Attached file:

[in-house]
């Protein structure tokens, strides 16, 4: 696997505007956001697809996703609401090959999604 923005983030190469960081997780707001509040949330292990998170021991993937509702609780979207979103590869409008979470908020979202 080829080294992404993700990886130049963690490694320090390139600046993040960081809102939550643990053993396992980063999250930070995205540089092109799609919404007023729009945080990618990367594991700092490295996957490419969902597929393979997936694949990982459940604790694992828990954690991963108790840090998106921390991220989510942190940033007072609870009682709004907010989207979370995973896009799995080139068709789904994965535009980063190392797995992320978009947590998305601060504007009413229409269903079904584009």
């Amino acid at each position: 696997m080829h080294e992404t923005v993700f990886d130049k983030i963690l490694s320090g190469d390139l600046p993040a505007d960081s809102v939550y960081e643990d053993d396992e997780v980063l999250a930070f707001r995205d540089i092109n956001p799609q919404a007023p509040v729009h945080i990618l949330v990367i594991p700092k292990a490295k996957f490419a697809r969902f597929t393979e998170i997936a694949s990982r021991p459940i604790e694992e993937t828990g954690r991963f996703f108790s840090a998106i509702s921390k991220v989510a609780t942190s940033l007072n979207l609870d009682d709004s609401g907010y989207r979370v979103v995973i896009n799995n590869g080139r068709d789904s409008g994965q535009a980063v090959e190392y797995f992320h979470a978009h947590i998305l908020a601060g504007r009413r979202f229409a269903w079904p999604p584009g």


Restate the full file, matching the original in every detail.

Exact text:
[in-house]
């Protein structure tokens, strides 16, 4: 696997505007956001697809996703609401090959999604 923005983030190469960081997780707001509040949330292990998170021991993937509702609780979207979103590869409008979470908020979202 080829080294992404993700990886130049963690490694320090390139600046993040960081809102939550643990053993396992980063999250930070995205540089092109799609919404007023729009945080990618990367594991700092490295996957490419969902597929393979997936694949990982459940604790694992828990954690991963108790840090998106921390991220989510942190940033007072609870009682709004907010989207979370995973896009799995080139068709789904994965535009980063190392797995992320978009947590998305601060504007009413229409269903079904584009």
């Amino acid at each position: 696997m080829h080294e992404t923005v993700f990886d130049k983030i963690l490694s320090g190469d390139l600046p993040a505007d960081s809102v939550y960081e643990d053993d396992e997780v980063l999250a930070f707001r995205d540089i092109n956001p799609q919404a007023p509040v729009h945080i990618l949330v990367i594991p700092k292990a490295k996957f490419a697809r969902f597929t393979e998170i997936a694949s990982r021991p459940i604790e694992e993937t828990g954690r991963f996703f108790s840090a998106i509702s921390k991220v989510a609780t942190s940033l007072n979207l609870d009682d709004s609401g907010y989207r979370v979103v995973i896009n799995n590869g080139r068709d789904s409008g994965q535009a980063v090959e190392y797995f992320h979470a978009h947590i998305l908020a601060g504007r009413r979202f229409a269903w079904p999604p584009g």